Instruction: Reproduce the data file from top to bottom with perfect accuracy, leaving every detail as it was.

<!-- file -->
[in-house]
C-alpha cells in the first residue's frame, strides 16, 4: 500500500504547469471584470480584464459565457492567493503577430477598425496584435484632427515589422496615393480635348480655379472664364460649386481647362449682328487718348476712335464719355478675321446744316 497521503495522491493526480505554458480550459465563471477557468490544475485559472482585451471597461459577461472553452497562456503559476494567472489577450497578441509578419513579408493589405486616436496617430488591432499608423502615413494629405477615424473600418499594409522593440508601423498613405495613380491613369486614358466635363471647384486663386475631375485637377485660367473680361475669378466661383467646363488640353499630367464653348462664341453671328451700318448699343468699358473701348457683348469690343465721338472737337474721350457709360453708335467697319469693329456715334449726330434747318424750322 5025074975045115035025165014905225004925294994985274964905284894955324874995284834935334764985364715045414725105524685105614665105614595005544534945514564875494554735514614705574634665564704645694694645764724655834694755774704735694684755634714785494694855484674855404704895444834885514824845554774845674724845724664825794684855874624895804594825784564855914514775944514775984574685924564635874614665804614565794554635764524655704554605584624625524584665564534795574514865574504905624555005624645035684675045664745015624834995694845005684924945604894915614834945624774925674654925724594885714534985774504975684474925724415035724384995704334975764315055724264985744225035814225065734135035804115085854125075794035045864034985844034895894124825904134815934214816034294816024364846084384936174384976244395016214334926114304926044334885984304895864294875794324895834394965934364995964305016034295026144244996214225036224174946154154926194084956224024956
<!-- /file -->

[in-house]
C-alpha cells in the first residue's frame, strides 16, 4: 500500500504547469471584470480584464459565457492567493503577430477598425496584435484632427515589422496615393480635348480655379472664364460649386481647362449682328487718348476712335464719355478675321446744316 497521503495522491493526480505554458480550459465563471477557468490544475485559472482585451471597461459577461472553452497562456503559476494567472489577450497578441509578419513579408493589405486616436496617430488591432499608423502615413494629405477615424473600418499594409522593440508601423498613405495613380491613369486614358466635363471647384486663386475631375485637377485660367473680361475669378466661383467646363488640353499630367464653348462664341453671328451700318448699343468699358473701348457683348469690343465721338472737337474721350457709360453708335467697319469693329456715334449726330434747318424750322 5025074975045115035025165014905225004925294994985274964905284894955324874995284834935334764985364715045414725105524685105614665105614595005544534945514564875494554735514614705574634665564704645694694645764724655834694755774704735694684755634714785494694855484674855404704895444834885514824845554774845674724845724664825794684855874624895804594825784564855914514775944514775984574685924564635874614665804614565794554635764524655704554605584624625524584665564534795574514865574504905624555005624645035684675045664745015624834995694845005684924945604894915614834945624774925674654925724594885714534985774504975684474925724415035724384995704334975764315055724264985744225035814225065734135035804115085854125075794035045864034985844034895894124825904134815934214816034294816024364846084384936174384976244395016214334926114304926044334885984304895864294875794324895834394965934364995964305016034295026144244996214225036224174946154154926194084956224024956